The Green Bay Packers really are reloading for the 2021 with the same personnel from the 2020 team. The latest returning player appears to be safety Will Redmond, who has spent the past three seasons with the team.
On Friday, Redmond posted some clear indications to his Instagram stories that he is re-signing with the Packers, as noticed by Twitter user @greenbaytoday. His first notable post simply said “Run it back” in green text, followed by a still shot of Lambeau Field with the caption “Year 6.” The latter caption likely refers to the fact that 2021 will be Redmond’s sixth NFL season, as he spent the 2016 and 2017 seasons on injured reserve after being a third-round pick in the 2016 NFL Draft.
UPDATE: The Packers officially announced that they re-signed Redmond later on Friday afternoon.
Redmond’s most positive plays in Green Bay have come on special teams, where he has been a core contributor over the past two seasons. He has been active for 13 games each in 2019 and 2020 and has been on the field for nearly half of the team’s special teams snaps over those two years.
His defensive contributions, however, have been inconsistent at best and actively negative in some instances. As the team’s primary backup safety, Redmond has seen the field for 26 percent of defensive snaps in 2019 and another 33 percent in 2020, and he started in the three games over those two years that Darnell Savage missed due to injury. Redmond’s performance has been disappointing, however, as he has recorded just two pass breakups in total while struggling as a tackler.
The lasting memory of Redmond for the 2020 season will be an easy potential interception that he dropped just before halftime of the NFC Championship. A few plays later, the Buccaneers connected on a touchdown pass that changed the complexion of the game and sent Tampa Bay into halftime with a 21-10 lead instead of a four-point advantage.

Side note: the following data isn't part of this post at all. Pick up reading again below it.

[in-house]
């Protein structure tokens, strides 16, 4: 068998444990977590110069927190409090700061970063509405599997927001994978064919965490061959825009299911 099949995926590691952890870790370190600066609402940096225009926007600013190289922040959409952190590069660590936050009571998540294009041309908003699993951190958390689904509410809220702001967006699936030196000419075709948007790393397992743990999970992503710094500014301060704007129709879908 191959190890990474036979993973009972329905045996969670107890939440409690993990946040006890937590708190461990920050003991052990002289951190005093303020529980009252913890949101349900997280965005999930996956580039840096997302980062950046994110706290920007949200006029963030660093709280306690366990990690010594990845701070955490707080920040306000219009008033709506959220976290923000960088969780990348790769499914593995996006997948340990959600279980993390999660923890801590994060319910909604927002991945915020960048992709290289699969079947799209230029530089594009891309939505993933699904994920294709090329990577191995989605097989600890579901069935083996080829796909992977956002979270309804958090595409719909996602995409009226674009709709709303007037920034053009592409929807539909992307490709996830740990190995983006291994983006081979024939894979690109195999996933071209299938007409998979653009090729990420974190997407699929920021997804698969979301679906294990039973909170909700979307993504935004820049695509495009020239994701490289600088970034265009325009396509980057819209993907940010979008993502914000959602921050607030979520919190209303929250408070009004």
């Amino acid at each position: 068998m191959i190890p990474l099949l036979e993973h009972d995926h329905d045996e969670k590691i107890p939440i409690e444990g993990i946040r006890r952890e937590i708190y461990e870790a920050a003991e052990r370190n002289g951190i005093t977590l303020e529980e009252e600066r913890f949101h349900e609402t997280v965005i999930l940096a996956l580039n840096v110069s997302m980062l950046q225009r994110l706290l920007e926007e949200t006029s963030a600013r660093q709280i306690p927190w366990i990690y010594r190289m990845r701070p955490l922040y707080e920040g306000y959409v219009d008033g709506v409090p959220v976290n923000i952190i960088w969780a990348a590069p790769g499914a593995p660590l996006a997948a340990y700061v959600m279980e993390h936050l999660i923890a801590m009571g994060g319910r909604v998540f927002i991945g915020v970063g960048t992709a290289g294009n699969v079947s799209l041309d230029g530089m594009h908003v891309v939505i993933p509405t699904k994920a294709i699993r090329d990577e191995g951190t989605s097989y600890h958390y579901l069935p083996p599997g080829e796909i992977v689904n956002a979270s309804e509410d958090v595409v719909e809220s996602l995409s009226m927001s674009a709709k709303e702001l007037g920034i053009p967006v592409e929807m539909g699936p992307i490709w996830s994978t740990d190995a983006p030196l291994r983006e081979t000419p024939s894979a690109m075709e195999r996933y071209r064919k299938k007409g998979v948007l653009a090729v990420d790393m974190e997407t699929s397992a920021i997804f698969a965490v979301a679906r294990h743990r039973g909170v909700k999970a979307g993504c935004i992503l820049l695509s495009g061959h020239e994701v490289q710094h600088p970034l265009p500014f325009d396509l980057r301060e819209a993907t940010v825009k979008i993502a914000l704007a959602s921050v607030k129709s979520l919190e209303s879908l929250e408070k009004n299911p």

Furthermore, Redmond missed seven tackles during the 2020 regular season while recording 28 total stops. That 20 percent missed tackle rate is a big reason why he allowed almost nine yards after the catch per reception last season — his average depth of target when in coverage was just 5.4 yards, but receivers totaled 14.3 total yards per completion against him.
Still, Redmond is a solid special teams player, which is a useful commodity at the league-minimum salary he is likely to command. While it would behoove the Packers to find some additional talent at the safety position behind Savage and Adrian Amos, the team needed a depth piece and Redmond is at least familiar with the organization while coming cheaply — a key factor for a team that has been pushing significant cap money off into future years this offseason.